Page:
The sarcomere is the basic unit of the myofibrils, which mediate skeletal and cardiac Muscle contraction. Two transverse structures, the Z-disc and the M-band, anchor the thin (actin and associated proteins) and thick (myosin and associated proteins) filaments to the elastic filament system composed of titin. A plethora of proteins are known to be integral or associated proteins of the Z-disc and its structural and signalling role in muscle is better understood, while the molecular constituents of the M-band and its function are less well defined. Evidence discussed here suggests that the M-band is important for managing force imbalances during active muscle contraction. Its molecular composition is fine-tuned, especially as far as the structural linkers encoded by members of the myomesin family are concerned and depends on the specific mechanical characteristics of each particular muscle fibre type. Muscle activity signals from the M-band to the nucleus and affects transcription of sarcomeric genes, especially via serum response factor (SRF). Due to its important role as shock absorber in contracting muscle, the M-band is also more and more recognised as a contributor to muscle disease.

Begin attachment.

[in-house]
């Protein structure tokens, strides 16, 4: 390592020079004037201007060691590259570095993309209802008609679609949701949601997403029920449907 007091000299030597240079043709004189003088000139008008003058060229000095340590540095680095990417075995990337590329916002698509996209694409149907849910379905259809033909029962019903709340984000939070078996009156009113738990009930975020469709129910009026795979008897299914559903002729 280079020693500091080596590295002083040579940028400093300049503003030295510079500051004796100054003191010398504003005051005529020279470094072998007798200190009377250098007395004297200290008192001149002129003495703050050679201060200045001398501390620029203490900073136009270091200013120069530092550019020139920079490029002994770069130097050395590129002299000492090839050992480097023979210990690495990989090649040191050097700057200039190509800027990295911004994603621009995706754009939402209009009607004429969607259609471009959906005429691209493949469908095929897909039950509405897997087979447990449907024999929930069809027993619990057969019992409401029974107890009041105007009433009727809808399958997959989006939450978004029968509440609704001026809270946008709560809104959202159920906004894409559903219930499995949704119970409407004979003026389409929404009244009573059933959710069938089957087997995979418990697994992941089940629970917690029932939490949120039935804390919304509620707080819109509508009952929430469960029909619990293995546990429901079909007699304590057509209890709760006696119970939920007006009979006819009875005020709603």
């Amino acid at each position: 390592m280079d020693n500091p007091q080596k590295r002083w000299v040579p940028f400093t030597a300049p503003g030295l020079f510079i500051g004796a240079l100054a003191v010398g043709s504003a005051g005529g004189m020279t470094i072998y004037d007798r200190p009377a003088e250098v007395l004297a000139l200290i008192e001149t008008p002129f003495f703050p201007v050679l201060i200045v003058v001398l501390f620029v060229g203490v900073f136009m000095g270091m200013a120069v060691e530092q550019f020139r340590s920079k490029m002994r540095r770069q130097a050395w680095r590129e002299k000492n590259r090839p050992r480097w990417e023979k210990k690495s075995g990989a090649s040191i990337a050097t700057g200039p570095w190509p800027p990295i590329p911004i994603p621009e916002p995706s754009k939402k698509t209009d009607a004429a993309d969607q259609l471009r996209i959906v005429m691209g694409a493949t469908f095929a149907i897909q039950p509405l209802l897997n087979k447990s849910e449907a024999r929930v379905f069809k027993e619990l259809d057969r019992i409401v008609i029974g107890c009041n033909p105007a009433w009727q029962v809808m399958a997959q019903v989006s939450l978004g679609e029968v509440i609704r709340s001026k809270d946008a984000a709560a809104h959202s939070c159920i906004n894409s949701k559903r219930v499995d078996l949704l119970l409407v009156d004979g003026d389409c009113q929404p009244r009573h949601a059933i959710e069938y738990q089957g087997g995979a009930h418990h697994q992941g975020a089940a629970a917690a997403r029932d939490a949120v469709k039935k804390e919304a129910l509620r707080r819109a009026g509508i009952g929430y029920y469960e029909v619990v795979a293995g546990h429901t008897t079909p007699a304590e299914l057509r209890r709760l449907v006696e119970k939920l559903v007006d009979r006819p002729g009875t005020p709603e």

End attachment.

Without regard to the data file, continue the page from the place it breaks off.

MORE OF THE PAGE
|Original language||English (US)|
|Journal||Biochimica et Biophysica Acta - Molecular Cell Research|
|State||Published - Mar 2020|
ASJC Scopus subject areas
- Molecular Biology
- Cell Biology